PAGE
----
The illegal migration bill is the government’s latest proposal to tackle the rise in small boat Channel crossings, by detaining and removing anyone who arrives in the UK without valid permission to enter.
The government hopes the bill, currently in committee stage in the House of Commons, will deter migrants from relying on smugglers to reach the UK. Anyone arriving by small boat won’t be able to claim asylum, will be swiftly removed to Rwanda (or another third country), and barred from ever entering the UK again. If this is what you are faced with, why would you pay a smuggler for such a dangerous trip?
This isn’t the government’s first go at this deterrence approach. In June 2022, the Nationality and Borders Act made arriving in the UK without a valid entry clearance – and facilitating such arrivals – a criminal offence. As of April 2022, anyone crossing the Channel on a dinghy can be prosecuted as a criminal.
Home Office figures show that between June and November 2022, an estimated 29,400 migrants arrived in the UK on small boats. Of these, only 96 (0.3 %) were arrested on suspicion of committing the new crime of illegal arrival. Just 78 were later charged, of whom 56 have been so far convicted. The number of people arrested and charged for the facilitation of arrival (steering the boats) has not been made public by the Home Office, but is likely to be smaller still.
Critics of the bill, including Labour shadow secretary Yvette Cooper, have said that instead of focusing on deterrence, the government should crack down on smuggling gangs. But taking a more heavy handed approach to smugglers won’t deter people from seeking their services.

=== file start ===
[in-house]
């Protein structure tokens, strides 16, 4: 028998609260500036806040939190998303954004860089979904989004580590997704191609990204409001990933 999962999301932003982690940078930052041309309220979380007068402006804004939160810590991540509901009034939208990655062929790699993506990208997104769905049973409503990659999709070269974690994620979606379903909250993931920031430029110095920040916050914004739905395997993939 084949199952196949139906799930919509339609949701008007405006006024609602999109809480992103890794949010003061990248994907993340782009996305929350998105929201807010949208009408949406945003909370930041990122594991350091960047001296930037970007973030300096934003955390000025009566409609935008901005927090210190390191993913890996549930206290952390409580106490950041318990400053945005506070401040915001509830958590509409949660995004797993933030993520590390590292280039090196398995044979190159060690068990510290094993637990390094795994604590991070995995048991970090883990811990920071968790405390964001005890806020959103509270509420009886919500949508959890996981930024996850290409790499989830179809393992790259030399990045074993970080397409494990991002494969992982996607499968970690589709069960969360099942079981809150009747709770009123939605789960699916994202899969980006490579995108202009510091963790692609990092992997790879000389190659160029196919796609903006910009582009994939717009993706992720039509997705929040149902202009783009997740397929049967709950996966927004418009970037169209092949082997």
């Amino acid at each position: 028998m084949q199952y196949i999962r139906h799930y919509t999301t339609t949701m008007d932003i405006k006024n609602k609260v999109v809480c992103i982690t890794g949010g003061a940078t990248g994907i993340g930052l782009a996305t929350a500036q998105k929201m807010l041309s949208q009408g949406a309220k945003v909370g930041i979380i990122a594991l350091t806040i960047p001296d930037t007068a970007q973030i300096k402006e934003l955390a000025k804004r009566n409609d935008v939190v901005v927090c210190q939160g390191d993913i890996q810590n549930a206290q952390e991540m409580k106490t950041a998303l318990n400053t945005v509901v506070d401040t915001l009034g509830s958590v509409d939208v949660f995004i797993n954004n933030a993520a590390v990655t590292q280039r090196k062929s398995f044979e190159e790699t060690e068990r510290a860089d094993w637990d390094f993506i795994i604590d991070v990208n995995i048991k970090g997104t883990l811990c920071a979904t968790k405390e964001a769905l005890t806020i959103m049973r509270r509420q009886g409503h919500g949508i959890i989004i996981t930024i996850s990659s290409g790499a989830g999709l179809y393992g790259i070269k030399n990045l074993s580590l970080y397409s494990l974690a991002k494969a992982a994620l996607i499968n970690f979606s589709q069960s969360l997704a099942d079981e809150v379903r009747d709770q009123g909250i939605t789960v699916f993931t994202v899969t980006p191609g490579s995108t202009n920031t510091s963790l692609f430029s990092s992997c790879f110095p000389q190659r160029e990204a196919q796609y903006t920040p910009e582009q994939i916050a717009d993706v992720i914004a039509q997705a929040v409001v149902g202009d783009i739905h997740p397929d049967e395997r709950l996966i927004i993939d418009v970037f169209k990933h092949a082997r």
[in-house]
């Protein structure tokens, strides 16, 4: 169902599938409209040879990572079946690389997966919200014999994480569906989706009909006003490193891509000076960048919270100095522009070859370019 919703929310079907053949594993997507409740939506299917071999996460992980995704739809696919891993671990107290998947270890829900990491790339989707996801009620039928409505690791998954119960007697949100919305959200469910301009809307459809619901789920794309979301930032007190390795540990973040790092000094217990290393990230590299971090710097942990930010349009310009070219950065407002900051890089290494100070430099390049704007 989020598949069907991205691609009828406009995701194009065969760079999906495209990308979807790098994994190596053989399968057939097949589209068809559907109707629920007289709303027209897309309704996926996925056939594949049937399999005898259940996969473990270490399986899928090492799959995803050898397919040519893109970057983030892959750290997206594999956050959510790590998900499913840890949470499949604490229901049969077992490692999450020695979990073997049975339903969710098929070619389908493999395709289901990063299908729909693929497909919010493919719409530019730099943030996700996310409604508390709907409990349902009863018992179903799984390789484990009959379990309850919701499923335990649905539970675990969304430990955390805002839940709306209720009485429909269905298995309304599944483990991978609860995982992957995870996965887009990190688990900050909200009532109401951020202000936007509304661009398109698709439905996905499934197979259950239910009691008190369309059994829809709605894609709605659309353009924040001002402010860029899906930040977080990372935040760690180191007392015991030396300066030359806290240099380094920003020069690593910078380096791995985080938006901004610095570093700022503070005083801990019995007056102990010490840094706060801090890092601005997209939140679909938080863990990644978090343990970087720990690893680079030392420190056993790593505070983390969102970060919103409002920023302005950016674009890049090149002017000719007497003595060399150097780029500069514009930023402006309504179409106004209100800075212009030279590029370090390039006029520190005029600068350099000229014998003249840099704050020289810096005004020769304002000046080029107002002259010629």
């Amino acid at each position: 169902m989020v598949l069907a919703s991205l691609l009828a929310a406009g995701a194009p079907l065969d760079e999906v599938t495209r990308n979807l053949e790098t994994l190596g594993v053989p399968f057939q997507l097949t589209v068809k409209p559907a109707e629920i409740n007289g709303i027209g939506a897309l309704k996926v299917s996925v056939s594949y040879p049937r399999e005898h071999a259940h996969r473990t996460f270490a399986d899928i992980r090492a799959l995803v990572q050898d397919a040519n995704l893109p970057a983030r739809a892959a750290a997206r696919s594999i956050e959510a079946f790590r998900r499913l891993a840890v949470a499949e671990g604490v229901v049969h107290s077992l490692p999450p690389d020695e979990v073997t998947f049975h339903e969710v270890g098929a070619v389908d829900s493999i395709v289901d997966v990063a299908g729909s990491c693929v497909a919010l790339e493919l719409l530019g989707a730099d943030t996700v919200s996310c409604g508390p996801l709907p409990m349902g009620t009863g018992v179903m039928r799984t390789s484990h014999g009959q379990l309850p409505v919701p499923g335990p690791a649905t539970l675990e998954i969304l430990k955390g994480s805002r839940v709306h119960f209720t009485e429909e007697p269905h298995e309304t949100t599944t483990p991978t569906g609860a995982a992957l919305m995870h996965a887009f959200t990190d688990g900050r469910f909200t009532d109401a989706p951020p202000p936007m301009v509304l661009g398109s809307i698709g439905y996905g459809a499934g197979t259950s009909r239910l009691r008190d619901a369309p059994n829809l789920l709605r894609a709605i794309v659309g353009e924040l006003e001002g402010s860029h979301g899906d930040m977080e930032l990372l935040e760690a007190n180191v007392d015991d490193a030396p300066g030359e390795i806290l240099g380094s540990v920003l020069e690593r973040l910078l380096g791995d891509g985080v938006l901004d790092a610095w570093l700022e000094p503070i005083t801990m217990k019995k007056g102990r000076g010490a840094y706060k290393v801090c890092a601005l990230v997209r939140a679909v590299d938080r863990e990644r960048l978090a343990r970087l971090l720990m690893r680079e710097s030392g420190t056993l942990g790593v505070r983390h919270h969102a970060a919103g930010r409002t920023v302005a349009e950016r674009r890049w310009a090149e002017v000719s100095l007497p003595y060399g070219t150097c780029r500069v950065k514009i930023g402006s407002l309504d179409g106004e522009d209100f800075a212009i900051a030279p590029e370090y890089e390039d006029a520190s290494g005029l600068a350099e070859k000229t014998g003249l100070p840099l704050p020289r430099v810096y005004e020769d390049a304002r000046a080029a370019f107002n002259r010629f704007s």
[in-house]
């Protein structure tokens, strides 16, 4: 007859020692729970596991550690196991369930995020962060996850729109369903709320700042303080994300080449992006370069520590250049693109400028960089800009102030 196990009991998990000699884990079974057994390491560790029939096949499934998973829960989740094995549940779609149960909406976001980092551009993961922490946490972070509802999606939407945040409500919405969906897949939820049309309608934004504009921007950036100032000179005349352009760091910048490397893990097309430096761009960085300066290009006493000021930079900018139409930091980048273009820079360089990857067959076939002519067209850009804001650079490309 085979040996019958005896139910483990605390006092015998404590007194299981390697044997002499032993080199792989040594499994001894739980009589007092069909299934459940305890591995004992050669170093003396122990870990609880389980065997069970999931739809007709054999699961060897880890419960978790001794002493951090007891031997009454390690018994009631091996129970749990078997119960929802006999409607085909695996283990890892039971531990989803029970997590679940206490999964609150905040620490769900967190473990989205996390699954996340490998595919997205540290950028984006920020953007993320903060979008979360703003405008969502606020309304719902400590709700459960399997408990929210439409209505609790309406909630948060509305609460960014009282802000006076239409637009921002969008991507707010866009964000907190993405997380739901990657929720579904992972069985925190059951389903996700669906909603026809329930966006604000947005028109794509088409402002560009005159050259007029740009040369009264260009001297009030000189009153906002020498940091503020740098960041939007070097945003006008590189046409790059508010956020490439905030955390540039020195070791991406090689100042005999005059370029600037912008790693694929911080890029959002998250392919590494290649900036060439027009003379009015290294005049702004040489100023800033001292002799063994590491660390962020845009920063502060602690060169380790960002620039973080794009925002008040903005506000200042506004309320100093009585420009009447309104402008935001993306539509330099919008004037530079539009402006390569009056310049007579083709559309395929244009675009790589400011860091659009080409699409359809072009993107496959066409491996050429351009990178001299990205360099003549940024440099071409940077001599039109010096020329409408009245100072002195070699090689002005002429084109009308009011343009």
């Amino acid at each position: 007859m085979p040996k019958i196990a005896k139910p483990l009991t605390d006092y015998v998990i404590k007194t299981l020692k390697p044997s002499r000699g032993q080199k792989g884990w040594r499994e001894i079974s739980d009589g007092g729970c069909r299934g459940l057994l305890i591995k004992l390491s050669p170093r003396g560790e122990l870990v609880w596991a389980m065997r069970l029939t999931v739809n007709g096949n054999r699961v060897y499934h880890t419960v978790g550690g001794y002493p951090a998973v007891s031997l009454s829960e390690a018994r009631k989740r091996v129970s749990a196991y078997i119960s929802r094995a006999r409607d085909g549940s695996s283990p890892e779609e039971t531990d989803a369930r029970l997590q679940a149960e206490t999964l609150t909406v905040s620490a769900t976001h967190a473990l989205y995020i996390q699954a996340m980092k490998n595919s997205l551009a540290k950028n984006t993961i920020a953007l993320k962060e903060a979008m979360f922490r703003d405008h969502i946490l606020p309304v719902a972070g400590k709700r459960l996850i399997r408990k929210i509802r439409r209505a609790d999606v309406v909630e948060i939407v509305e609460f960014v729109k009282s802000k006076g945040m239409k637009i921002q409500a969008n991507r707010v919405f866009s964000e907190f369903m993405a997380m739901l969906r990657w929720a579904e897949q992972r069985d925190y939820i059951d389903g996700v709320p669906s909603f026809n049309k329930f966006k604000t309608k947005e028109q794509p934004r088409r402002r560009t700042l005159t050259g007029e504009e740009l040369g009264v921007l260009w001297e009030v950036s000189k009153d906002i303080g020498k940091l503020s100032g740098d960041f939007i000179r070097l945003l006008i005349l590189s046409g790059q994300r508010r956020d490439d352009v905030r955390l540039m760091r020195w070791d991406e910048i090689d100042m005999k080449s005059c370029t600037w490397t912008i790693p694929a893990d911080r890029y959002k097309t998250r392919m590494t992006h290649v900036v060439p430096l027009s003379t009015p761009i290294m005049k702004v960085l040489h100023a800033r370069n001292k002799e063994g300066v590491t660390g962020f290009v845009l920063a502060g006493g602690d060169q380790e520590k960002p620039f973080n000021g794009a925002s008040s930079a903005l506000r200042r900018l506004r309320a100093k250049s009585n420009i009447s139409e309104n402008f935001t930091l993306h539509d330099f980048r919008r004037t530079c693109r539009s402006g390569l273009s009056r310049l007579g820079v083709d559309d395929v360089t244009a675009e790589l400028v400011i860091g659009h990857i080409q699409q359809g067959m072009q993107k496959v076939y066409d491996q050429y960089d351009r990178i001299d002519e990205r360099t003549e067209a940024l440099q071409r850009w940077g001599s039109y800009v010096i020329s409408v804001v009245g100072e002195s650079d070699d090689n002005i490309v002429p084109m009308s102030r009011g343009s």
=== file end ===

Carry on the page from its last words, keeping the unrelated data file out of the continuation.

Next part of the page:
Italy and Greece have prosecuted thousands of supposed smugglers in the last few years. But there is no evidence that this has effected migrants’ decisions to cross the sea. Rather, policies of deterrence against smuggling fuel smuggling itself, forcing routes to become more dangerous, smugglers more organised, and migrants less able to cross borders without their services.
Organised smuggling thrives in illegality
Europe fortified its borders by increasing border security and sponsoring cooperation agreements with neighbouring countries such as Turkey and Libya following the 2015 spike in border crossings. But without addressing the reasons why people migrate irregularly in the first place, this simply increased the request for smugglers.
People smugglers have upped their game all over the main entry routes to Europe, including the Balkan route, eastern Europe, the Atlantic route and the routes across Pakistan, Iran and Turkey. Their services vary according to how much can one afford. Different fees buy different types of passage by sea or land, from risky, crammed old boats to safer journeys “guaranteed” through bribes to border officers.
In July 2022, European law enforcement agencies Europol and Eurojust announced the outcome of the “biggest ever international operation” against people smugglers, coordinated between France, Germany, Belgium, the Netherlands and the UK. It led to the arrest of 39 suspects. The agencies have not publicised more information on whether these were actually members of the same smuggling network, or how many were ultimately sentenced.